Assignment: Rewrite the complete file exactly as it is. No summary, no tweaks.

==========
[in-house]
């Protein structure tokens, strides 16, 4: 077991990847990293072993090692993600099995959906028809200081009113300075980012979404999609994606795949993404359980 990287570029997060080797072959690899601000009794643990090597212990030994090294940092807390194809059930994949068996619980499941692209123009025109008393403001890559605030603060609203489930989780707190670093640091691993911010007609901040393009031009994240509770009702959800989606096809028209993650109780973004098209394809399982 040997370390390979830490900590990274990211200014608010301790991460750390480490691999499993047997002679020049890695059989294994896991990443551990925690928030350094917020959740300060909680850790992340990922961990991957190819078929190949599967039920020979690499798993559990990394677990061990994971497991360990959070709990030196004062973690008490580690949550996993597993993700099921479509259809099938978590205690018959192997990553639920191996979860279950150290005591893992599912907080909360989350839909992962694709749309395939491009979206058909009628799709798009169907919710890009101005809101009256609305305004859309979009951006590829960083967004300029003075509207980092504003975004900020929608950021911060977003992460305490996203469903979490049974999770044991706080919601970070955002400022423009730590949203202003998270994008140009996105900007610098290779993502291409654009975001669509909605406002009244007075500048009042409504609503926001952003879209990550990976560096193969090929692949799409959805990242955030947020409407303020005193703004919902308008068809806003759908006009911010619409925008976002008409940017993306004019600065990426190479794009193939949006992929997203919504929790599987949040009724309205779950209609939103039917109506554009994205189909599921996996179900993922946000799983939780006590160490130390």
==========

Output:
[in-house]
């Protein structure tokens, strides 16, 4: 077991990847990293072993090692993600099995959906028809200081009113300075980012979404999609994606795949993404359980 990287570029997060080797072959690899601000009794643990090597212990030994090294940092807390194809059930994949068996619980499941692209123009025109008393403001890559605030603060609203489930989780707190670093640091691993911010007609901040393009031009994240509770009702959800989606096809028209993650109780973004098209394809399982 040997370390390979830490900590990274990211200014608010301790991460750390480490691999499993047997002679020049890695059989294994896991990443551990925690928030350094917020959740300060909680850790992340990922961990991957190819078929190949599967039920020979690499798993559990990394677990061990994971497991360990959070709990030196004062973690008490580690949550996993597993993700099921479509259809099938978590205690018959192997990553639920191996979860279950150290005591893992599912907080909360989350839909992962694709749309395939491009979206058909009628799709798009169907919710890009101005809101009256609305305004859309979009951006590829960083967004300029003075509207980092504003975004900020929608950021911060977003992460305490996203469903979490049974999770044991706080919601970070955002400022423009730590949203202003998270994008140009996105900007610098290779993502291409654009975001669509909605406002009244007075500048009042409504609503926001952003879209990550990976560096193969090929692949799409959805990242955030947020409407303020005193703004919902308008068809806003759908006009911010619409925008976002008409940017993306004019600065990426190479794009193939949006992929997203919504929790599987949040009724309205779950209609939103039917109506554009994205189909599921996996179900993922946000799983939780006590160490130390």